Moe Hay Mar Kaung, junior at Mills College became the recipient of the Grace Hopper Celebration Scholarship. The Grace Hopper Celebration scholarship hopes to bring the career interest of women in computing to the forefront and give a helping hand in pursuing their dreams.

Being a native of Myanmar, Moe Hay Mar Kaung shows us the power determination plays to follow one’s career while overcoming hurdles. Stick with us to uncover her recipe to success through the enriching journey she shares with us.

Key takeaway of the Interview:


  • Hi, it is lovely to have you with us. Could you tell us a bit about yourself? 

I’m a 20-year-old international student double majoring in Economics (Concentration in Strategy) and Business Communications at Mills College. I was the first daughter in my family to fly 8,000 miles from Myanmar to California for college, so I aim to always challenge myself by going beyond theory and understanding the needs of real-world people. 

Experiences ranging from consulting for black-owned startups to conducting qualitative market research at global firms made me realize my true calling is to forge and maintain meaningful relationships between customers and brands. I’ve worn numerous hats in marketing, from extracting insights for high profile clients (Unilever, Colgate-Palmolive, Danone) to creating educational content featured in publications (EuroCham, The Womanist, Voices and Visions).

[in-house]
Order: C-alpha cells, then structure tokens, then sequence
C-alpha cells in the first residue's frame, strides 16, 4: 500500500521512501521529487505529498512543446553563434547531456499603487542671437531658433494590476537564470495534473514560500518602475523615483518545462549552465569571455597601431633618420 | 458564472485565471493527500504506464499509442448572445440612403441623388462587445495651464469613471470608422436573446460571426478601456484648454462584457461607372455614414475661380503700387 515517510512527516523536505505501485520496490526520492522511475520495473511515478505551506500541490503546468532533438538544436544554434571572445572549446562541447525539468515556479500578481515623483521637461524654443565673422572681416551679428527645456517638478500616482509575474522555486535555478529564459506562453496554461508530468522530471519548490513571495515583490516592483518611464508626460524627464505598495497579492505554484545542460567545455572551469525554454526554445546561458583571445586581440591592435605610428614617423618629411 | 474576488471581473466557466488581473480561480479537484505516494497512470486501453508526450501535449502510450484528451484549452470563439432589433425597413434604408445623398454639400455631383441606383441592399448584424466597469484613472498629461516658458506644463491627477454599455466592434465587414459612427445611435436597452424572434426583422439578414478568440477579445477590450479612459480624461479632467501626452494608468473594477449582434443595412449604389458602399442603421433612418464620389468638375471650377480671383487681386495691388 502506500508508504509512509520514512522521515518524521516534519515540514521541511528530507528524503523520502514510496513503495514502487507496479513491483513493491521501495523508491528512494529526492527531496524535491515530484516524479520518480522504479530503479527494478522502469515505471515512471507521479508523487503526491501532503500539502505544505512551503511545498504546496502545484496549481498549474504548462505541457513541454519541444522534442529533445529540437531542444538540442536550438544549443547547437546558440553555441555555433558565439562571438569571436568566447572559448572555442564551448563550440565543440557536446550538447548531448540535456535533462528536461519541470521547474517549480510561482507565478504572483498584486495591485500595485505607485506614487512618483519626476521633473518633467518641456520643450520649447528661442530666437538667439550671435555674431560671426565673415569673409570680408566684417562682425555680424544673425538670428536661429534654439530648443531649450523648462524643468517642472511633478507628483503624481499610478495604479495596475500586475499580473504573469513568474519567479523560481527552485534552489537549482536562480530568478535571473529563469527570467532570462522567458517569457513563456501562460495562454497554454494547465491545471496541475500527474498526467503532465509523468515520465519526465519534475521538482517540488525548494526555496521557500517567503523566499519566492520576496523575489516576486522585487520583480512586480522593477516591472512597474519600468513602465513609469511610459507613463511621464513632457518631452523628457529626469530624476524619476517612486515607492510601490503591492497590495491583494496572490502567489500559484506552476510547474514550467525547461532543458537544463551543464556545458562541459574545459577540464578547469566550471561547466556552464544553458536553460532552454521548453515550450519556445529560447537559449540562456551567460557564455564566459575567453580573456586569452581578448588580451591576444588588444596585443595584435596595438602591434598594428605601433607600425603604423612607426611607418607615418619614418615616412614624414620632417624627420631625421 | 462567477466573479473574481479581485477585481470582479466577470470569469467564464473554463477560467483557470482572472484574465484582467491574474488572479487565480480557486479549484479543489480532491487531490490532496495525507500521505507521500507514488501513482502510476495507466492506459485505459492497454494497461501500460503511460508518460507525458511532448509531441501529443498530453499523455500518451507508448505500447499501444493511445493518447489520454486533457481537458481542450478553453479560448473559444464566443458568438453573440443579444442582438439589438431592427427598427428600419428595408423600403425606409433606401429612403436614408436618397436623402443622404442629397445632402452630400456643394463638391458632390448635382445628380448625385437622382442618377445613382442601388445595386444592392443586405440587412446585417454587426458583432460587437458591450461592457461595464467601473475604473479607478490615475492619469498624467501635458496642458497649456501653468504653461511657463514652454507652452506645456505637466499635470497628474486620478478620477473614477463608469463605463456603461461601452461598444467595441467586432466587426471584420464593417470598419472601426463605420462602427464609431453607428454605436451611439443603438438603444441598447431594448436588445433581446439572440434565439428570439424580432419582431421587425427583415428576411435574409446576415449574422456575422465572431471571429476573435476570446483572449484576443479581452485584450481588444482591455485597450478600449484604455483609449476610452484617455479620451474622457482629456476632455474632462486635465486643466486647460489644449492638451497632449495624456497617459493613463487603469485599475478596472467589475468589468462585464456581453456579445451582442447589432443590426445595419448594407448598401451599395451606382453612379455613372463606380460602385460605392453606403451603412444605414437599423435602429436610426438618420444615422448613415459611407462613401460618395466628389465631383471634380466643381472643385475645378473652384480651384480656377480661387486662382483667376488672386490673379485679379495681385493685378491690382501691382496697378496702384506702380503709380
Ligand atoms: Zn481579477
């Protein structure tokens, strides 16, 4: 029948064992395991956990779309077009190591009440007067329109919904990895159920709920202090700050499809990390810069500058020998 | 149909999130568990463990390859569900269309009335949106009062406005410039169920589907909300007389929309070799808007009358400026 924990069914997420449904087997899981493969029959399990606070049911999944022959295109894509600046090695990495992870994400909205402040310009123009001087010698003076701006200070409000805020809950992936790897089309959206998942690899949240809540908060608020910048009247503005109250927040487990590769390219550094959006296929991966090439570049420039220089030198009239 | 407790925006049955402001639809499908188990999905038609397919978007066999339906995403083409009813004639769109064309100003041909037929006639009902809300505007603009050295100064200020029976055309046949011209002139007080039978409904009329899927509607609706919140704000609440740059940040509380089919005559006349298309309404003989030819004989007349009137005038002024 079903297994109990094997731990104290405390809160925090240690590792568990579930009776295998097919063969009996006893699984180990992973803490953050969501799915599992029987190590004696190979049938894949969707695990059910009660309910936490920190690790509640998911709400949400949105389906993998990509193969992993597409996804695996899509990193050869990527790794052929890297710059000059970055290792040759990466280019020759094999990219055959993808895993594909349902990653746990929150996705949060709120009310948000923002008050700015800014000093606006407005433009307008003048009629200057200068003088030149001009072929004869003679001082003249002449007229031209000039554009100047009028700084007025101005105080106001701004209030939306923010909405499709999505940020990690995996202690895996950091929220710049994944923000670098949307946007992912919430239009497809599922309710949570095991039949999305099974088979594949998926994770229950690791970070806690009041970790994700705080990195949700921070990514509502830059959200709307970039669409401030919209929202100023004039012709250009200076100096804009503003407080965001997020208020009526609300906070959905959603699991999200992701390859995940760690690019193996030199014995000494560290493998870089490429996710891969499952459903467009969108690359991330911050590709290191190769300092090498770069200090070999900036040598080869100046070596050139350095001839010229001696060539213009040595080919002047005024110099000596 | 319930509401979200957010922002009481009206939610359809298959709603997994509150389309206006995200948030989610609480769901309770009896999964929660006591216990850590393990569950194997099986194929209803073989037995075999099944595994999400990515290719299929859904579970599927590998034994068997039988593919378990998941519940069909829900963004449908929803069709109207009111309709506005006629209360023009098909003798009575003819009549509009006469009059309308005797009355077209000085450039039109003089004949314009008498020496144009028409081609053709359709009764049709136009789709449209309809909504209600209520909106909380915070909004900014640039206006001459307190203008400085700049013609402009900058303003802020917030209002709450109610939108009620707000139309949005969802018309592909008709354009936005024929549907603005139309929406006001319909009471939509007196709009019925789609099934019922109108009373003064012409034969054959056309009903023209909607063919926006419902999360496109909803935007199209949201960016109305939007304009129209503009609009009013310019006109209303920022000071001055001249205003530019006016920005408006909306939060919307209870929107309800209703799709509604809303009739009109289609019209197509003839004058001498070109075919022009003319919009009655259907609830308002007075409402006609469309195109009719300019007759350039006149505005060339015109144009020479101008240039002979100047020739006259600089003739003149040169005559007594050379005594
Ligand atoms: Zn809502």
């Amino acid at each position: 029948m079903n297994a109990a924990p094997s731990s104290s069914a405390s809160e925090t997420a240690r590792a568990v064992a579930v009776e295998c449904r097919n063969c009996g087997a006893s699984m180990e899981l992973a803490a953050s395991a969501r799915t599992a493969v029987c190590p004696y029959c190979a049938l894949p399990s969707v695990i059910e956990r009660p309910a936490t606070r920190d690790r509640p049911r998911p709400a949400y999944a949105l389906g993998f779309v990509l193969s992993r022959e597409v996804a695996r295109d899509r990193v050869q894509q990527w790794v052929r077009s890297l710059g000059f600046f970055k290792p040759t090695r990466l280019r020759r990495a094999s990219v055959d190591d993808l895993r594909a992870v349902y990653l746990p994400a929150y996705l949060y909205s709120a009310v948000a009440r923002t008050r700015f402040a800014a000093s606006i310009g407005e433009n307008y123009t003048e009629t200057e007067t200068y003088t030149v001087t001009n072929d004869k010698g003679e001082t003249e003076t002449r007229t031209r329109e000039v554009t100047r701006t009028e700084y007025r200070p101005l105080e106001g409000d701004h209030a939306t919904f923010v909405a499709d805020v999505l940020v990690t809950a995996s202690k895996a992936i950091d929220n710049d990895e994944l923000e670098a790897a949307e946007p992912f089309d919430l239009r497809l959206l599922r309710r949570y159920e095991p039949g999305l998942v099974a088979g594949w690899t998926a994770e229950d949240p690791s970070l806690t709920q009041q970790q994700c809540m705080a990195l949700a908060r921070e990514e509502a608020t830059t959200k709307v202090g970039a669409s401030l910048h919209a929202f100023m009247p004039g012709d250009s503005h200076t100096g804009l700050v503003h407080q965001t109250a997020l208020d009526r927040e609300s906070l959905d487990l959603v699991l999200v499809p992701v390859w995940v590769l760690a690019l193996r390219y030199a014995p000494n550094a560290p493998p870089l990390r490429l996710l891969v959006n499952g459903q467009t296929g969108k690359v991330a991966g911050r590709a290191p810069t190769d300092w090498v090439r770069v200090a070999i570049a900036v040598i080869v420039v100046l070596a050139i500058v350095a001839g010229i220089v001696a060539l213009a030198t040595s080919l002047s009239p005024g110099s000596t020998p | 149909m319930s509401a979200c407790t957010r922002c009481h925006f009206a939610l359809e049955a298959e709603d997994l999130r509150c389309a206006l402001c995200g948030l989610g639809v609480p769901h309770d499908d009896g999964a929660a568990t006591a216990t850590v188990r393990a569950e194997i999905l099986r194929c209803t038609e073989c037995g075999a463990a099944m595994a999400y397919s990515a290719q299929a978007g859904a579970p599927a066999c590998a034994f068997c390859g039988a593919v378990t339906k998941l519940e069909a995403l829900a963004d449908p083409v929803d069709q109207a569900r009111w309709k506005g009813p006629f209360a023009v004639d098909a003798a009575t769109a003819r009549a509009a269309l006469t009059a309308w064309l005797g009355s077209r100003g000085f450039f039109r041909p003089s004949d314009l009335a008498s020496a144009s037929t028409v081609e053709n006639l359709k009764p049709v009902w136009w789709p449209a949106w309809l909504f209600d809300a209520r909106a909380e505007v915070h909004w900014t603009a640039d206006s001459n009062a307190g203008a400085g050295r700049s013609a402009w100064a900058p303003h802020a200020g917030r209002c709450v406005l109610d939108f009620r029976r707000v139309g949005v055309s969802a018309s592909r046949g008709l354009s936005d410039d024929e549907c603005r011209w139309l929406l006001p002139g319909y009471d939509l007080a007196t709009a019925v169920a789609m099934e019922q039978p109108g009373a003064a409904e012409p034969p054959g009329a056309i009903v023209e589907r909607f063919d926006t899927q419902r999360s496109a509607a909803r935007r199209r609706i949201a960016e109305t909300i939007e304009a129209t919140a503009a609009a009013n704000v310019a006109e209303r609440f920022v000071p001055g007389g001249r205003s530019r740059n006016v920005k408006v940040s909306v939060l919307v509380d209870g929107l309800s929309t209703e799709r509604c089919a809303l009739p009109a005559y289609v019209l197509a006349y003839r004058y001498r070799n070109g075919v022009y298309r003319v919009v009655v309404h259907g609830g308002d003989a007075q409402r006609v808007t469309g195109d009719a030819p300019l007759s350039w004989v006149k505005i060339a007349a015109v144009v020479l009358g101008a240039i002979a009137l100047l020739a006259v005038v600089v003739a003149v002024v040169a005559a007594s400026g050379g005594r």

I have a Venus Flytrap named “Uranus that gives me emotional support. He has his own Instagram account where he highlights his values, flirts with other plants, and debates Trump 2020 supporters. I created the account under my plant’s name after my parents told me to stop interfering in American politics in case the Trump administration deports me.

  • Can you describe the application process?

First, you have to create an account with your basic information (name, email address, and a suitable password) to proceed with the rest of your application. Since seeks to promote diversity and inclusion, they have a separate section with specific questions for demographic information. Following this, there’s a section for education and career information that asks for academic institutions and areas of interest. 

As for the essay questions, there’s two: the former asks you about the impact you believe a conference for women in computing like GHC would have on you and the latter asks you how you would apply the experience you gained from GHC to your existing community. 

The final stages include uploading your resume (optimizing all your experiences to fit in one page is recommended), unofficial college transcripts, and a recommendation letter (mandatory) by a faculty member.

  • Why do you think you were selected?

I believe I was selected due to my background as an international student from Myanmar and how I proved to be proactive in pursuing diverse opportunities no matter the number of barriers I faced.

  • Major accomplishments